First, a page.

It's kind of Myers/Wittgenstein/late Benjamin hybrid & none the worse for it.
Utterly splendid!

From: Rob Myers <>
To: NetBehaviour for networked distributed creativity <>
Sent: Sunday, October 6, 2013 5:12 AM
Subject: [NetBehaviour] Ventriloquism (From RAW, 2006)

A common trope in portmanteau horror films and psychological shockers is
the animate ventriloquist's dummy. There are two common variants of this
the posessed dummy and the insane ventriloquist.

Now imagine a film where the ventriloquist's delusion is that their
possessed dummy is not in fact speaking, and that they must speak for them.

Imagine a horror film about an insane ventriloquist who believes that
his possessed dummy is talking. What he believes the dummy to be
saying is not what the dummy is saying. The dummy can appeal to the
audience, but the ventriloquist will not understand the audience's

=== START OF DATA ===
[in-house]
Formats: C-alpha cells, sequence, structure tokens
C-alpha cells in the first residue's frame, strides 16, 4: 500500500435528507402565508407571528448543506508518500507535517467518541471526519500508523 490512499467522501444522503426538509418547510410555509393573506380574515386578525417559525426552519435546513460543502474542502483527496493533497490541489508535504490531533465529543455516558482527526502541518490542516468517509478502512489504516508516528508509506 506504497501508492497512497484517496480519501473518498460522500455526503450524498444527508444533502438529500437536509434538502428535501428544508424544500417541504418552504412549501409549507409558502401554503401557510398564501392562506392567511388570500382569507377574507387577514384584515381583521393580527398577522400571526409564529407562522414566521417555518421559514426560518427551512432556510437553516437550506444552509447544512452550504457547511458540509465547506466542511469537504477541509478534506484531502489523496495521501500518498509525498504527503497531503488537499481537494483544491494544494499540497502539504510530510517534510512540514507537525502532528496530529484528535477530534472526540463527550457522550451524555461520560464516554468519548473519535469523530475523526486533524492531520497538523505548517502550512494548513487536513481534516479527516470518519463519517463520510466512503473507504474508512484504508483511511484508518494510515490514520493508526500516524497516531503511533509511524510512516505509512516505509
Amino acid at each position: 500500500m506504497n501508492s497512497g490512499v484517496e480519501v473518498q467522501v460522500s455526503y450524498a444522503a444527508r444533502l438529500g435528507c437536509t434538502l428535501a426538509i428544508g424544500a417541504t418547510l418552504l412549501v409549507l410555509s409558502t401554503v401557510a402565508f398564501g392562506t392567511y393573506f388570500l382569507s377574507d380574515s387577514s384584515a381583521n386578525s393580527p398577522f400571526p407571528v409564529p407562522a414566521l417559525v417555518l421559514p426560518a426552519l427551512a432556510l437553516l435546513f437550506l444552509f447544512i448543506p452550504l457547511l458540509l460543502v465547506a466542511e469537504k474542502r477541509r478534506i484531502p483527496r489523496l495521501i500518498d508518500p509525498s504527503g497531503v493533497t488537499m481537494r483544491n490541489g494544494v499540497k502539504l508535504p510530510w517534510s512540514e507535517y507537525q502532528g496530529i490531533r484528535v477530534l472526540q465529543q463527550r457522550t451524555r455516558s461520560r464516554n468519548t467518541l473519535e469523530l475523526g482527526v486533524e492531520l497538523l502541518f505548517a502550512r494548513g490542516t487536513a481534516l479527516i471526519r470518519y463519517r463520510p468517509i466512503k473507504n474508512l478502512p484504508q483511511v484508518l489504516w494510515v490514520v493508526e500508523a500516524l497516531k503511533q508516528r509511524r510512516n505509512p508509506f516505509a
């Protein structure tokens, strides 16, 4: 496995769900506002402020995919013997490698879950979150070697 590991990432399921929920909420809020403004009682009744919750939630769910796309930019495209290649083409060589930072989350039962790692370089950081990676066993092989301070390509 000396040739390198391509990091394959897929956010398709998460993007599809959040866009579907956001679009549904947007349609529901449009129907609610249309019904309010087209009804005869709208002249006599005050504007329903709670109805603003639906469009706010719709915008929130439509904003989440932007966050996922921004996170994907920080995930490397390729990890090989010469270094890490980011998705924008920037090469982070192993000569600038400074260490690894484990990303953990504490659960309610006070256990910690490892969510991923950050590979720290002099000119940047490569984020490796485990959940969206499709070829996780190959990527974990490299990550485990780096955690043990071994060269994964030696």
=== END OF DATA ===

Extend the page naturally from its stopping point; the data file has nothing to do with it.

reactions. Especially when the dummy tells the audience that the
ventriloquist thinks it wants him to murder his wife.

How can the ventriloquist silence the dummy? Even if he destroys it
or exorcises it he will only silence its real voice. He will still
hear what he thinks it is saying. And if his insanity is diagnosed
and treated after this, he will still be unaware of what he has
actually done.

[I was talking about managerialist approaches to curation and art
history that reduce artworks to illustrations of theory.]
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